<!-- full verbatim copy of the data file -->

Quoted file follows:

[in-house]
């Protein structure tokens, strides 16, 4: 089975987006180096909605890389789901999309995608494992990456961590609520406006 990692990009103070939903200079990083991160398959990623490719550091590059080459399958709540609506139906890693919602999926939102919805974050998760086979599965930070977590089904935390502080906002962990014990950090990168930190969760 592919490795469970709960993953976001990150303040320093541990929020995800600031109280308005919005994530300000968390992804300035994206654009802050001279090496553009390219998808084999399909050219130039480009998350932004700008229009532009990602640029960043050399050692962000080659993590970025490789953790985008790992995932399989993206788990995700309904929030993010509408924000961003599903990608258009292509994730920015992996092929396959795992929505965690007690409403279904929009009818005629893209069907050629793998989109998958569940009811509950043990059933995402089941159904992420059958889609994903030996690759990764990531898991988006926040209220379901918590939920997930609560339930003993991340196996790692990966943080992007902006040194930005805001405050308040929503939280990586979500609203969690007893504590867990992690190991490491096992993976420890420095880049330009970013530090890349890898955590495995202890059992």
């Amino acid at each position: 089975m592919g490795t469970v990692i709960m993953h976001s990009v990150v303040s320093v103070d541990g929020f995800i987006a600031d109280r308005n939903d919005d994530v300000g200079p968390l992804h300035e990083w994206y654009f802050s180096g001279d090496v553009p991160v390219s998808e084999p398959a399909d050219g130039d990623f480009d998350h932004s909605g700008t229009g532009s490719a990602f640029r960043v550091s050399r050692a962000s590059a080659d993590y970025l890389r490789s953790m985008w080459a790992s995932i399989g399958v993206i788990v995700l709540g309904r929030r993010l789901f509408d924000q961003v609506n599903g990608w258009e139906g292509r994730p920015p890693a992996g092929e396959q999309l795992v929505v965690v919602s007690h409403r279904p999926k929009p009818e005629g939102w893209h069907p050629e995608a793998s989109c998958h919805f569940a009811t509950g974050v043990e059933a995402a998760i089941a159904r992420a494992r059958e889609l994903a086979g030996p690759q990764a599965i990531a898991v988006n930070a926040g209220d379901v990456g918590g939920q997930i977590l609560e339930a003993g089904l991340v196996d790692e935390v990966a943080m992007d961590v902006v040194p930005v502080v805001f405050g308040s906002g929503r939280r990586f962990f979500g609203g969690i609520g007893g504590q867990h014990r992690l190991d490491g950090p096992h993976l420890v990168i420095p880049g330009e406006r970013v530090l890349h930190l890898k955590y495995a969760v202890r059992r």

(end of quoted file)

[in-house]
């Protein structure tokens, strides 16, 4: 089975987006180096909605890389789901999309995608494992990456961590609520406006 990692990009103070939903200079990083991160398959990623490719550091590059080459399958709540609506139906890693919602999926939102919805974050998760086979599965930070977590089904935390502080906002962990014990950090990168930190969760 592919490795469970709960993953976001990150303040320093541990929020995800600031109280308005919005994530300000968390992804300035994206654009802050001279090496553009390219998808084999399909050219130039480009998350932004700008229009532009990602640029960043050399050692962000080659993590970025490789953790985008790992995932399989993206788990995700309904929030993010509408924000961003599903990608258009292509994730920015992996092929396959795992929505965690007690409403279904929009009818005629893209069907050629793998989109998958569940009811509950043990059933995402089941159904992420059958889609994903030996690759990764990531898991988006926040209220379901918590939920997930609560339930003993991340196996790692990966943080992007902006040194930005805001405050308040929503939280990586979500609203969690007893504590867990992690190991490491096992993976420890420095880049330009970013530090890349890898955590495995202890059992």
């Amino acid at each position: 089975m592919g490795t469970v990692i709960m993953h976001s990009v990150v303040s320093v103070d541990g929020f995800i987006a600031d109280r308005n939903d919005d994530v300000g200079p968390l992804h300035e990083w994206y654009f802050s180096g001279d090496v553009p991160v390219s998808e084999p398959a399909d050219g130039d990623f480009d998350h932004s909605g700008t229009g532009s490719a990602f640029r960043v550091s050399r050692a962000s590059a080659d993590y970025l890389r490789s953790m985008w080459a790992s995932i399989g399958v993206i788990v995700l709540g309904r929030r993010l789901f509408d924000q961003v609506n599903g990608w258009e139906g292509r994730p920015p890693a992996g092929e396959q999309l795992v929505v965690v919602s007690h409403r279904p999926k929009p009818e005629g939102w893209h069907p050629e995608a793998s989109c998958h919805f569940a009811t509950g974050v043990e059933a995402a998760i089941a159904r992420a494992r059958e889609l994903a086979g030996p690759q990764a599965i990531a898991v988006n930070a926040g209220d379901v990456g918590g939920q997930i977590l609560e339930a003993g089904l991340v196996d790692e935390v990966a943080m992007d961590v902006v040194p930005v502080v805001f405050g308040s906002g929503r939280r990586f962990f979500g609203g969690i609520g007893g504590q867990h014990r992690l190991d490491g950090p096992h993976l420890v990168i420095p880049g330009e406006r970013v530090l890349h930190l890898k955590y495995a969760v202890r059992r």